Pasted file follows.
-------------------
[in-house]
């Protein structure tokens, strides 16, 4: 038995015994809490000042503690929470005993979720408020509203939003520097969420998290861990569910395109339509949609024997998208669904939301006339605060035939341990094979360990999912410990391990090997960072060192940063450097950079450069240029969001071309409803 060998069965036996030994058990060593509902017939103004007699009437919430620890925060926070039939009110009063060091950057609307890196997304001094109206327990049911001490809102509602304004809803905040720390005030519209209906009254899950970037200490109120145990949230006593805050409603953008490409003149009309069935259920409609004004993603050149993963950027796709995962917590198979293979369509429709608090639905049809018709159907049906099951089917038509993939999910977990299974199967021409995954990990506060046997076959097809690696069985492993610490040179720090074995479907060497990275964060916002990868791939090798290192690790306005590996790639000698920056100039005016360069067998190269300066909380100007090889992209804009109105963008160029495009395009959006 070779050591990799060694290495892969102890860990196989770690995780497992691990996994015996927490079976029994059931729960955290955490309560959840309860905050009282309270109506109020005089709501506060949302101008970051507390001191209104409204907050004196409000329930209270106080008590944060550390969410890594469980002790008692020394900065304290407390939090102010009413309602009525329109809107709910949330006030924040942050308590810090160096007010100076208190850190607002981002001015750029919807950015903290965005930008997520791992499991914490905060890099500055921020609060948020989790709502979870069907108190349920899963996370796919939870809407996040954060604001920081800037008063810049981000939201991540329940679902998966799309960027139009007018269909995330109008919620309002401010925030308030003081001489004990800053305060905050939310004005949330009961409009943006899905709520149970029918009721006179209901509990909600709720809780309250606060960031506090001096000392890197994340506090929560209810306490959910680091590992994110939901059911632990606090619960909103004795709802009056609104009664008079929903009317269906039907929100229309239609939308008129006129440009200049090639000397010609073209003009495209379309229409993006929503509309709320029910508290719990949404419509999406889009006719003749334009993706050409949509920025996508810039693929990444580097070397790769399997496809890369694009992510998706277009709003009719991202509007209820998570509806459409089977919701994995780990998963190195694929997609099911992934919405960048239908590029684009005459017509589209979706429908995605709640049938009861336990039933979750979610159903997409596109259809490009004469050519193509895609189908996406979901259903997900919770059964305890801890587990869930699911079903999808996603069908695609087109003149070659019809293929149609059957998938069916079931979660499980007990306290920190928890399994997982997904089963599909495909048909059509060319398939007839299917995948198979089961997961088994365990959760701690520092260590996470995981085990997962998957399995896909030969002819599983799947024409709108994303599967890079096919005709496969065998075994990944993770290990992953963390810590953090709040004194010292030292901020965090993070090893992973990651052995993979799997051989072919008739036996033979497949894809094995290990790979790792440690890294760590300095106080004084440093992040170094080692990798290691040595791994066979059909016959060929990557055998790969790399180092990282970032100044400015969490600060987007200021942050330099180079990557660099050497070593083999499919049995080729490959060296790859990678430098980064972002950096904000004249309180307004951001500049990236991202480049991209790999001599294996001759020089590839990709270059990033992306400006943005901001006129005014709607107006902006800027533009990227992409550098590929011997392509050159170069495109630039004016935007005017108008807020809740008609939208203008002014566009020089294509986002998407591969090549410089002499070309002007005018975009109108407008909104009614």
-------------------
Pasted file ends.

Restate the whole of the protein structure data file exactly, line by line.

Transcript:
[in-house]
């Protein structure tokens, strides 16, 4: 038995015994809490000042503690929470005993979720408020509203939003520097969420998290861990569910395109339509949609024997998208669904939301006339605060035939341990094979360990999912410990391990090997960072060192940063450097950079450069240029969001071309409803 060998069965036996030994058990060593509902017939103004007699009437919430620890925060926070039939009110009063060091950057609307890196997304001094109206327990049911001490809102509602304004809803905040720390005030519209209906009254899950970037200490109120145990949230006593805050409603953008490409003149009309069935259920409609004004993603050149993963950027796709995962917590198979293979369509429709608090639905049809018709159907049906099951089917038509993939999910977990299974199967021409995954990990506060046997076959097809690696069985492993610490040179720090074995479907060497990275964060916002990868791939090798290192690790306005590996790639000698920056100039005016360069067998190269300066909380100007090889992209804009109105963008160029495009395009959006 070779050591990799060694290495892969102890860990196989770690995780497992691990996994015996927490079976029994059931729960955290955490309560959840309860905050009282309270109506109020005089709501506060949302101008970051507390001191209104409204907050004196409000329930209270106080008590944060550390969410890594469980002790008692020394900065304290407390939090102010009413309602009525329109809107709910949330006030924040942050308590810090160096007010100076208190850190607002981002001015750029919807950015903290965005930008997520791992499991914490905060890099500055921020609060948020989790709502979870069907108190349920899963996370796919939870809407996040954060604001920081800037008063810049981000939201991540329940679902998966799309960027139009007018269909995330109008919620309002401010925030308030003081001489004990800053305060905050939310004005949330009961409009943006899905709520149970029918009721006179209901509990909600709720809780309250606060960031506090001096000392890197994340506090929560209810306490959910680091590992994110939901059911632990606090619960909103004795709802009056609104009664008079929903009317269906039907929100229309239609939308008129006129440009200049090639000397010609073209003009495209379309229409993006929503509309709320029910508290719990949404419509999406889009006719003749334009993706050409949509920025996508810039693929990444580097070397790769399997496809890369694009992510998706277009709003009719991202509007209820998570509806459409089977919701994995780990998963190195694929997609099911992934919405960048239908590029684009005459017509589209979706429908995605709640049938009861336990039933979750979610159903997409596109259809490009004469050519193509895609189908996406979901259903997900919770059964305890801890587990869930699911079903999808996603069908695609087109003149070659019809293929149609059957998938069916079931979660499980007990306290920190928890399994997982997904089963599909495909048909059509060319398939007839299917995948198979089961997961088994365990959760701690520092260590996470995981085990997962998957399995896909030969002819599983799947024409709108994303599967890079096919005709496969065998075994990944993770290990992953963390810590953090709040004194010292030292901020965090993070090893992973990651052995993979799997051989072919008739036996033979497949894809094995290990790979790792440690890294760590300095106080004084440093992040170094080692990798290691040595791994066979059909016959060929990557055998790969790399180092990282970032100044400015969490600060987007200021942050330099180079990557660099050497070593083999499919049995080729490959060296790859990678430098980064972002950096904000004249309180307004951001500049990236991202480049991209790999001599294996001759020089590839990709270059990033992306400006943005901001006129005014709607107006902006800027533009990227992409550098590929011997392509050159170069495109630039004016935007005017108008807020809740008609939208203008002014566009020089294509986002998407591969090549410089002499070309002007005018975009109108407008909104009614």